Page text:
If the man who objects to war also objects to the use of force in civil life as above outlined, his position is logical, although both absurd and wicked. If the college presidents, politicians, automobile manufacturers, and the like, who during the past year or two have preached pacifism in its most ignoble and degrading form are willing to think out the subject and are both sincere and fairly intelligent, they must necessarily condemn a police force or a posse comitatus just as much as they condemn armies; and they must regard the activities of the sheriff and the constable as being essentially militaristic and therefore to be abolished.
There are small communities with which I’m personally acquainted where general progress has been such as really to permit of this abolition of policeman. In these communities – and I have in mind specifically one in New England and one in the Province of Québec – the constable and sheriff have no duties whatever to perform, so far as crimes or deeds of violence are a concern. The “social values” in these communities are not in any way affected by either the international militarism of the soldier or by the civilian militarism of the policeman, and on the whole good results; although I regret to say that in each of the two communities I have in mind there have been some social developments that are not pleasant.
We ought all of us to endeavour to shape our action with a view to extending so far as possible the area in which such conditions can be made to obtain. But at present the area cannot as a matter of plain fact, be extended to most populous communities, or even to ordinary scantily peopled communities; and to make believe that it can be thus extended is a proof, not of goodness of heart, but of softness of head.
As a matter of practical common sense it is not worthwhile spending much time at this moment on discussing whether we ought to take steps to abolish the police force in New York, Chicago, San Francisco, or Montréal, because no police force is needed in a certain Vermont town or a certain Québec village. Such a discussion would not help us in the least toward an appreciation and development of the “social values” of any one of the big cities in question.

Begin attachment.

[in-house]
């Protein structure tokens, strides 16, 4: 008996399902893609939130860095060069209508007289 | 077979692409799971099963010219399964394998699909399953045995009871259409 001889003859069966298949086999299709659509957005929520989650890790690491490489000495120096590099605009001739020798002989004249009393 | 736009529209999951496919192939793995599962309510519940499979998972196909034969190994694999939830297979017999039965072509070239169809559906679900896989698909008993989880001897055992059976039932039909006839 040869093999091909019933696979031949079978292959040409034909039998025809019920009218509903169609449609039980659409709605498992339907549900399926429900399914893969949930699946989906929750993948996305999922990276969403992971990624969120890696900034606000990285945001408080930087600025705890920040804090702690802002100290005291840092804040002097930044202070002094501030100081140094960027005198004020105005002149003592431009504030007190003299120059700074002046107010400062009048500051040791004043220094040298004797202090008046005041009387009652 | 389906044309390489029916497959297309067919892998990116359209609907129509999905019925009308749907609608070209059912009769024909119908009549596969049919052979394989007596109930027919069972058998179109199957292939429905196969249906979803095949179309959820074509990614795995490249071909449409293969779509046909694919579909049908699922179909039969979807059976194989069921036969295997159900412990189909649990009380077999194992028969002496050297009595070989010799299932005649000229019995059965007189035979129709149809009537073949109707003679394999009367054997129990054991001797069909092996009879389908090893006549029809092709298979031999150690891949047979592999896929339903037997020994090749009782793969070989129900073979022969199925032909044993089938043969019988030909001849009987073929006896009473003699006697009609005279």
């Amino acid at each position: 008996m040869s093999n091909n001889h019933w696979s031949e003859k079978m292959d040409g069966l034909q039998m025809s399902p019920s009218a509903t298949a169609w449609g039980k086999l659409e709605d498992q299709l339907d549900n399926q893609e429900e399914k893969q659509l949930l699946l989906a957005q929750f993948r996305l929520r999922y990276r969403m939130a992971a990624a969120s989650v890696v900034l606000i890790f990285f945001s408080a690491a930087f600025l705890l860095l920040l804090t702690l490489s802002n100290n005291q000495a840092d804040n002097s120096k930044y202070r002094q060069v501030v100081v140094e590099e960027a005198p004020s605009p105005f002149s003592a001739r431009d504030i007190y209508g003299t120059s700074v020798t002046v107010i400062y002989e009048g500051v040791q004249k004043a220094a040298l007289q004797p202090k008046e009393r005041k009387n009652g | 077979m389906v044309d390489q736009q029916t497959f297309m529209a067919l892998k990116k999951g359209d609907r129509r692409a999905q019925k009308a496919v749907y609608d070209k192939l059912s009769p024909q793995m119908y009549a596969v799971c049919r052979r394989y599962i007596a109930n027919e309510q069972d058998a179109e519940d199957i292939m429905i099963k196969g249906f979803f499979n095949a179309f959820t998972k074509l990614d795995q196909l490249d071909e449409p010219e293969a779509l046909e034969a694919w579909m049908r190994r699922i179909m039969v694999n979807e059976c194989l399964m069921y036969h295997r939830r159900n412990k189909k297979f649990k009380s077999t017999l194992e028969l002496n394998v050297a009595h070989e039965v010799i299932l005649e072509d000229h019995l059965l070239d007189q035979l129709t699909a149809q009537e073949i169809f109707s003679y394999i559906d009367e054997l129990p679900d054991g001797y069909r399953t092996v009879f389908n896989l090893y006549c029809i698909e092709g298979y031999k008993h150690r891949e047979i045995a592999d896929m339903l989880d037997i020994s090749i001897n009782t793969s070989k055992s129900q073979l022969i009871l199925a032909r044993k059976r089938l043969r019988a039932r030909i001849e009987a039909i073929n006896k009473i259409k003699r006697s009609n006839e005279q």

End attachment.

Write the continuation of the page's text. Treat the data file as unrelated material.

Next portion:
Exactly the same principle, only a fortiori, applies as regards war. On the whole, there is a much greater equality of intellectual and moral status among the individuals in a great civilised community than there is between the various nations and peoples on earth. The task of getting all the policemen, all the college professors, all the businessmen and mechanics, and also all the professional crooks, in New York to abandon the reign of force and to live together in harmony without any police force would be undoubtedly very much easier than to secure a similar working agreement among the various peoples of Europe, America, Asia, and Africa.
One of the commonest failings of mankind is to try to make amends for failure to perform the duty at hand by grandiloquent talk about something that is afar off. Most of our worthy pacifists friends adopt in this matter the attitude Mrs. Jellyby took towards foreign missions when compared with her own domestic and neighbourhood duties. Instead of meeting together and passing resolutions to affect the whole world, let them deal with a much easier task of regulating their own localities. When we have discovered a method by which right living may be spread so universally in Chicago and New York that the two cities can with safety abolish their police force, then, and not till then, it will be worthwhile to talk about “the abolition of war.” Until that time the discussion will not possess even academic value.
The really essential things for men to remember, therefore, in connection with war are, first, that neither war nor peace is immoral in itself, and, secondly, that in order to preserve the “social values” which were enumerated in the quotation with which I began this chapter it is absolutely essential to prevent the dominance in our country of one form of militarism which is surely and completely fatal – that is, the military dominion of an alien enemy.
It is utterly impossible to appreciate social values at all or to discriminate between what is socially good and socially bad unless we appreciate the utterly different social values of different wars. The Greeks who triumphed at Marathon on in Salamis did a work without which the world would have been deprived of the social value of Plato and Aristotle, of Aeschylus, Herodotus, and Thucydides. The civilisation of Europe, America, and Australia exists today at all only because of the victories of civilised man over the enemies of civilisation, because of victory stretching through centuries from the days of Miltiades and Themistocles to those of Charles Martel in the eighth century and those of John Sobieski in the 17th century. During the thousand years that included the careers of the Frankish soldier and the Polish king, the Christians of Asia and Africa proved unable to wage successful war with the Moslem conquerors; and in consequence Christianity practically vanished from the two continents; and today nobody can find in them any “social values” whatever, in the sense in which we use the words, so far as the sphere of Mohammedan influence and the decaying native Christian churches are concerned.